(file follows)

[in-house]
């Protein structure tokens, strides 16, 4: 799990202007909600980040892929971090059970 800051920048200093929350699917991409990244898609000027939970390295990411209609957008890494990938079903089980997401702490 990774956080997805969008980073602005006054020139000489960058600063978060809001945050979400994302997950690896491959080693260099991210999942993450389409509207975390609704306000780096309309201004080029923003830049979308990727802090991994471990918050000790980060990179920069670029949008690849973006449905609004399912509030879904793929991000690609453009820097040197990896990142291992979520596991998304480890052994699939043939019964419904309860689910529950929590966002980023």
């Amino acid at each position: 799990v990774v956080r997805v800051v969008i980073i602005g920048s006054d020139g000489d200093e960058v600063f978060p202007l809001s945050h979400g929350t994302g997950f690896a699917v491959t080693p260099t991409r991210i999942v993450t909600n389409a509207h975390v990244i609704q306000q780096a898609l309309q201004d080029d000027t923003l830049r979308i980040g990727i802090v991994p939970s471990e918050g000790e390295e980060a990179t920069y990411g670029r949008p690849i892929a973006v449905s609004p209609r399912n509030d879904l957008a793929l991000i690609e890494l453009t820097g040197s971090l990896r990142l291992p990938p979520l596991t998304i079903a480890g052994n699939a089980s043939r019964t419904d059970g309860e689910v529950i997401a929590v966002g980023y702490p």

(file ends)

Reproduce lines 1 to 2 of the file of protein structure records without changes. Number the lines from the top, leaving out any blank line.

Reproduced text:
[in-house]
């Protein structure tokens, strides 16, 4: 799990202007909600980040892929971090059970 800051920048200093929350699917991409990244898609000027939970390295990411209609957008890494990938079903089980997401702490 990774956080997805969008980073602005006054020139000489960058600063978060809001945050979400994302997950690896491959080693260099991210999942993450389409509207975390609704306000780096309309201004080029923003830049979308990727802090991994471990918050000790980060990179920069670029949008690849973006449905609004399912509030879904793929991000690609453009820097040197990896990142291992979520596991998304480890052994699939043939019964419904309860689910529950929590966002980023």